'Hula Hoop Tree' victim of fire

The Hula Hoop Tree, as it has been dubbed by Jones County residents, was the victim of vandalism Nov. 4 when the tree was set on fire. Anamosa firefighters extinguished the flames quickly. The fire was reported by a passerby and is near Amber.

AMBER

The day before members of the Amber Community Club were selling Hula Hoops as a fundraiser during their annual fall Pancake Breakfast, the Hula Hoop Tree fell victim to vandalism – someone started a fire in the tree causing some damage.

The tree, located near Amber on E23 County Home Road, has become a source of local pride and smiles for Jones County residents. Legend has it that a wind storm in 2015 lodged a Hula Hoop in the tree. From those humble beginnings, area residents have continued to add the brightly-colored hoops to the tree.

Tim Shada, Anamosa Fire Department chief, said firefighters received the call about the tree fire around 4 a.m. Nov. 4. The call came from a passerby.

“The tree was damaged in the middle – smoldering out of the center of the tree,” he said. “Firefighters tried to smother the fire with foam to try to save the tree. We will have to wait and see what happens with the tree in the spring.”

He said the crew spent about a half-hour getting the fire under control. He said three vehicles – a pumper, an equipment truck and a water tanker – were dispatched to the fire “just to be on the safe side.”

“We are assuming it was set – vandalism,” Shada said.

He said firefighters did see area residents driving by the tree as word spread about the incident.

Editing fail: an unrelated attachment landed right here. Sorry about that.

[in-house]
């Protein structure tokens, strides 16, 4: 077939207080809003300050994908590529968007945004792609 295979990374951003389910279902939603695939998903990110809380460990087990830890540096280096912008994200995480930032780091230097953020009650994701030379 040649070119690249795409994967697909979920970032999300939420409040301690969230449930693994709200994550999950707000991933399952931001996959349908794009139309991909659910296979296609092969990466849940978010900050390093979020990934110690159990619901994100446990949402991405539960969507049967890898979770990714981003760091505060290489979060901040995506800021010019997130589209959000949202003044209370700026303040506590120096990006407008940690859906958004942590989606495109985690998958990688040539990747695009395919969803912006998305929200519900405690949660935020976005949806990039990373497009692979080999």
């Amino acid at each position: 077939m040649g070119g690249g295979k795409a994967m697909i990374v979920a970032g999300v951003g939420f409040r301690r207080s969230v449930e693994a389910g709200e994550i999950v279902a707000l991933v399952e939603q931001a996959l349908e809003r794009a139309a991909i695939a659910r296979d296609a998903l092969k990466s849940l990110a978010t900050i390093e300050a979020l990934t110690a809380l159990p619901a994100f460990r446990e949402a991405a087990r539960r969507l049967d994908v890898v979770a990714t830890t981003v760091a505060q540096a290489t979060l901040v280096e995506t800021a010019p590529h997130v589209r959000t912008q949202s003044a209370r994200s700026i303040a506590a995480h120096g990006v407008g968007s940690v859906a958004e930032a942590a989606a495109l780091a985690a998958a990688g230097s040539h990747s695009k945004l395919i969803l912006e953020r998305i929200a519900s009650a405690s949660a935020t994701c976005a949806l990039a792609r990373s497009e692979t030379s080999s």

“They didn’t cause (the crew) any problems, but there were a lot of people that were curious,” Shada said.

He said the crew used a technique called “cribbing” in attempt to save the tree.

“Cribbing was used to split the tree apart to get the foam in the middle,” he said. “They used mostly foam.”

He said foam was used because it is gentler on the tree and there would be no issues with water freezing on the tree or the road as it was cold that morning.

 Shada added that this type of fire vandalism is rarely seen by his crew.

“From our point of view, yes, it is unusual,” he said. “An officer might see more, but we don’t see much of this.”

Personally, he said the situation is unfortunate.

 “It is a fun thing for a small community,” he said.

Bobby Krum, Amber, one of the organizers of the Hula Hoop fundraiser during the pancake breakfast, said the tree has taken on a life of its own in the community. The club sold 30 Hula Hoops the day of the event for $2 each as a fun way to raise money.

“There are well over 100 Hula Hoops in the tree,” he said. “It is people’s hopes, dreams and wishes.”

Krum said he posted photos and news about the tree on the group’s Facebook page. He said that in about a day, the post received more than 68,000 views, 280 shares and 66 comments.

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